I have a new design project that seems interesting. It’s a competition between five designers to create a new identity for the Prague Jewish Museum. What makes this especially compelling (beyond the fact that it doesn’t involve selling sneakers, or producing Flash banner ads with involve breakdancing clowns, or adding a Miffles stream-of-consciousness feature) is that the fact that the Prague Jewish Museum isn’t just a museum per se but rather a group of six interrelated historical sites in the Old Town. So, it’s like designing (or trying to design, anyway) an identity for a considerable chunk of the Josefov district.
This is what differentiates the Prague Jewish Museum from all others, I would say: Berlin might have a cool Daniel Libeskind-authored concept, another city might have a great exhibits, or artefacts (or actual Jewish people living in the city, for that matter, something Prague essentially does not have)… but Prague is the only city I know of that can bring an actual historically-preserved Jewish Quarter to the table. Famously, the area was left intact by the Nazis during WW2 following Hitler’s chilling decree that it should remain standing as a ‘monument to an extinguished race’. Interestingly, though, when I met the museum directors to discuss the logo project, they were eager to dispel the general misconception that this marked the beginning of the attempts to preserve the district (which would make Hitler the de facto founder of the museum, in a weird way… so you can see why they were eager to correct this notion). Actually, the preservation effort had already begun in the beginning of the 20th century, when urban renewal projects in the New Town started to prompt concern about the potential destruction of synagogues and artifacts contained within.
Anyway, my strategy this time is to avoid all attempts at ‘creative thinking’ and go straight for a trusty cliché. So, I’m thinking: a star of David… but instead of the star having points, each point will be a well-recognized Prague tourist site, such as the Charles Bridge or Prague Castle. It can’t miss!
One fun thing about this project is that I’ve been furnished with a pass to all six sites and a special form granting me permission to take photos (as to gather fuel for my awesome and mysterious ‘creative process’, if you will). On the downside, this entails setting foot into the utter tourist INSANITY that is happening at all times but especially during the springtime in the Old Town Square. It’s indescribable: a constant rate of chaos and oblivious people with backpacks bumping into each other in narrow spaces that you COMPLETELY forget about the existence of if you’ve lived in Prague for a while. Still, it’s well worth it for the chance to see these sites again, and also for the opportunity to ham it up and self-importantly brandish my photo permission at the smallest of pretexts.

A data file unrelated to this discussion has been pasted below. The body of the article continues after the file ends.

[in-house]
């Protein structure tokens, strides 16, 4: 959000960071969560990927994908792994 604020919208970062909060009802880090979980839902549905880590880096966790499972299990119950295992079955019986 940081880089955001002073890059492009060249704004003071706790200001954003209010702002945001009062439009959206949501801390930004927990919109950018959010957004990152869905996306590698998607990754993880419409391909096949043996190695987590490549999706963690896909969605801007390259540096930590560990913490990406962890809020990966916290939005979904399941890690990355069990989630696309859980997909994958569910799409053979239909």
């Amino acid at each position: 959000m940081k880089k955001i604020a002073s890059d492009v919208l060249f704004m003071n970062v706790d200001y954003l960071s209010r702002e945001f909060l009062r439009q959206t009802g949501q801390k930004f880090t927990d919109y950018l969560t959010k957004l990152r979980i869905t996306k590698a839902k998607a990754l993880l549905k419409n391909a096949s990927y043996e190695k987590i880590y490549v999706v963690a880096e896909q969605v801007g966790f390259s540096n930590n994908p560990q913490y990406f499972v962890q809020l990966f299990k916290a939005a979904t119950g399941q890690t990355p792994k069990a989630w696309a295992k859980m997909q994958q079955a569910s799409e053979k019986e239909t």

I used my ‘press pass’ to take the photo at the top of this post, which is the ceiling of the Spanish Synagogue. I would love to post a bunch more photos, but worry that I will get in trouble for abusing my photo privileges. (It seems to me that the ceiling is known and photographed enough that it shouldn’t be a problem to post this one lone shot– if you are a director for the museum and reading this and thinking about getting angry at me, please consider this logic.) The artifacts on display inside this building included lots of lovely old book covers (my favorite!) and also a few sample bills of the special worthless ‘funny money’ that was issued to Jews inside the ghetto (back when Josefov was a walled-in apartheid zone). The text on the bills was, of course, written in German (naturally… but still strange to see) and really did look like Monopoly money.
However, my vaunted ‘press pass’ did not allow me the exalted, unmolested status I’d hoped for. The photo at the top of this post was taken milliseconds prior to me being subjected to a lengthy and melodramatic plea from the security guard not to take any more photos. This despite the fact that I’d already shown her my pass and she’d already okayed it. Apparently, her thought process was that she first accepted my right to take photos but then freaked out when she realized that the Synagogue was full of people (as it always is, duh) who were likely to take my lead and start trying to take photos themselves. Therefore, her appeal to me was delivered not on the grounds of museum policy, but rather as a sort of desperate personal favor: Can’t you come back on Saturday instead when I’m not here? You’re making my life harder! This, I must opine, is a classic example of the old-school Communist generation mindset at work: the beleaguered functionary’s total inability to consider both sides of an equation and make everyone’s interests meet within a given dynamic. Go do your job!, I considered hissing at her, but in actuality wilted under the barrage of her long, insistent pleas (delivered exclusively in Czech, what’s more– maybe that’s part of what wore me down) and just made little sketches of whatever else interested me.